By Rene Acosta and Samuel P. Medenilla
THE Philippine Air Force (PAF) is looking to acquire Turkish-made attack helicopters, rather than the US-made Apache, or Viper, with acquisition cost as primary consideration, Defense Secretary Delfin Lorenzana said on Wednesday.
Lorenzana issued the statement after he disclosed during a news briefing in Malacanang that the military could not afford the price tag of $2 billion for six Apaches, or Vipers, that American manufacturers have offered.
The Apache, manufactured by the military arm of the world’s largest aircraft manufacturer Boeing, is reputed to be the best attack helicopters in the world, with Vipers, manufactured by Bell, its closest competitor.
Earlier, the US State Department approved the sale of six Boeing Apache AH-64E and six Bell Viper Attack helicopters worth close to US$2 billion or P100 billion to the Philippine government.
Lorenzana stressed that Manila’s move to reconsider buying the US choppers is not related on the alleged “soured” relationship of the country with the US government, but was purely motivated by their limited budget.
“Our budget to buy the attack helicopter is only P13 billion. If we will buy attack helicopter [from the US], we might only be able to afford one to two attack helicopters. In other countries we might be able to buy more [for the same budget],” Lorenzana said in an online press briefing on Wednesday.
Lorenzana explained the government indeed made an inquiry from the US government on the price range of the said helicopters in 2016 or 2017, but it is only now that the US State Department issued its approval for the possible transaction.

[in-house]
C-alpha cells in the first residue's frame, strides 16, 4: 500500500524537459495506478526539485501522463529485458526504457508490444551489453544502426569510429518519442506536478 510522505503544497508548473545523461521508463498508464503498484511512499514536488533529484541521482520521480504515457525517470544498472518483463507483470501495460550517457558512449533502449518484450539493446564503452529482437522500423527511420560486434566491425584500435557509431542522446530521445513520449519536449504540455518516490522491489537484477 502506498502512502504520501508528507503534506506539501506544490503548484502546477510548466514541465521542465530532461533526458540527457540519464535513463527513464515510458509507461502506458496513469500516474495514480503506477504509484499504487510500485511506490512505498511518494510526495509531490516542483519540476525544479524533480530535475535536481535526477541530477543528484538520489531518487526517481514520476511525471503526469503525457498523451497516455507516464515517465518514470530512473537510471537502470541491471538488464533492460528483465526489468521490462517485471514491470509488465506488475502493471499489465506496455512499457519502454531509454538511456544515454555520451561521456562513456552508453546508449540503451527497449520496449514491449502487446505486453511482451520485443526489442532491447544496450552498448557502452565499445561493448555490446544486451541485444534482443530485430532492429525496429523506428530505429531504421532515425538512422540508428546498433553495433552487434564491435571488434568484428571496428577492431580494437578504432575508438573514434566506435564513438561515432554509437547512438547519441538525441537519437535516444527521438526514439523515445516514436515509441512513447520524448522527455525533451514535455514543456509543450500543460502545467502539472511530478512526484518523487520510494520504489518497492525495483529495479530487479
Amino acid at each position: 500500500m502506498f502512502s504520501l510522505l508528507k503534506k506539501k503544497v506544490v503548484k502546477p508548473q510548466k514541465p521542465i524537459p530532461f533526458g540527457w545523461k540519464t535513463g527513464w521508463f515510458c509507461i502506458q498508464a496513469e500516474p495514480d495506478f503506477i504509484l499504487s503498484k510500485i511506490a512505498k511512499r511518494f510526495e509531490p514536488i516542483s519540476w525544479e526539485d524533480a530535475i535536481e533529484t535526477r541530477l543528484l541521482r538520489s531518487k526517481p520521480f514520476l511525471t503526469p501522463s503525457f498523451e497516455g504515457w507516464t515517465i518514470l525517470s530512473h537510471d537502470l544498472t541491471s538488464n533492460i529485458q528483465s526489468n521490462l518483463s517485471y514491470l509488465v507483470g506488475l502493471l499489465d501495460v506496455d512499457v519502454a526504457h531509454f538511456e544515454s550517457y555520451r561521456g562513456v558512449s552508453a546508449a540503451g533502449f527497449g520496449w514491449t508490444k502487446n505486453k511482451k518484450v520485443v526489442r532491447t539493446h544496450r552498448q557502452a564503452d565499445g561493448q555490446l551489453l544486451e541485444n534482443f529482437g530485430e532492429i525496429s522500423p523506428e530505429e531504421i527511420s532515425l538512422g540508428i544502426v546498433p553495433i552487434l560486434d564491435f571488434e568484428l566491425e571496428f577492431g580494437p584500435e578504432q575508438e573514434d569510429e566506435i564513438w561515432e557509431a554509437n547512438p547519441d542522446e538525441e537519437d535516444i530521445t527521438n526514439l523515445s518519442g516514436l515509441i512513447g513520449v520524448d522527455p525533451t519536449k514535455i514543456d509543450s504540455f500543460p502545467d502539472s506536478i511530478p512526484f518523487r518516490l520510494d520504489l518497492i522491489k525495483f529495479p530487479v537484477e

Lorenzana said that with the steep acquisition price,the country could only procure two Apache, or two Viper units, whereas it could buy at least six Turkish ATAK helicopters for the same amount.
The Turkish-manufactured ATAK had been ranked as one of the world’s best attack helicopters.
The issue on the US offer cropped up more than a week ago after an agency under the US Department of Defense forwarded to the US Congress its move to approve the possible sale of Apaches or Vipers to the Philippine military.
“What will we do with two attack helicopters? It is uneconomical [to] invest [in] a support system (maintenance, repair and spares) for just two,” Lorenzana told military reporters.
“We are looking at other platforms, which can give us at least six for our P13 billion,” he added.
When asked about alternative sources for attack helicopters, the defense chief said the PAF “is seriously considering the Turkish ATAK helicopter.”
“We will get six for the allocated amount. Negotiations were [held] before the Covid crisis,” Lorenzana said.
The procurement for the Turkish product had been moved by the military as early as 2018, with no less than Lorenzana even announcing in December that same year that PAF will be acquiring eight of the Turkish attack helicopters.
“Yes, the Air Force also choose the ATAK helicopter of Turkey. Its name is ATAK, so it’s an attack helicopter and it’s called ATAK,” the defense chief said at that time.
When asked if 30 units would be acquired, he said “no, I think we can only get less than 10, maybe eight.”
As to the criticisms from leftist group on why the government is spending so much to buy attack choppers, Lorenzana admitted there will no need for such purchase if there will no more internal insurgency in the country.
“I agree that buying these helicopters is I think … we would rather give it to our people. So I said, they should stop their armed struggle and we will stop making such purchases,” said Lorenzana addressing the country’s communist rebels.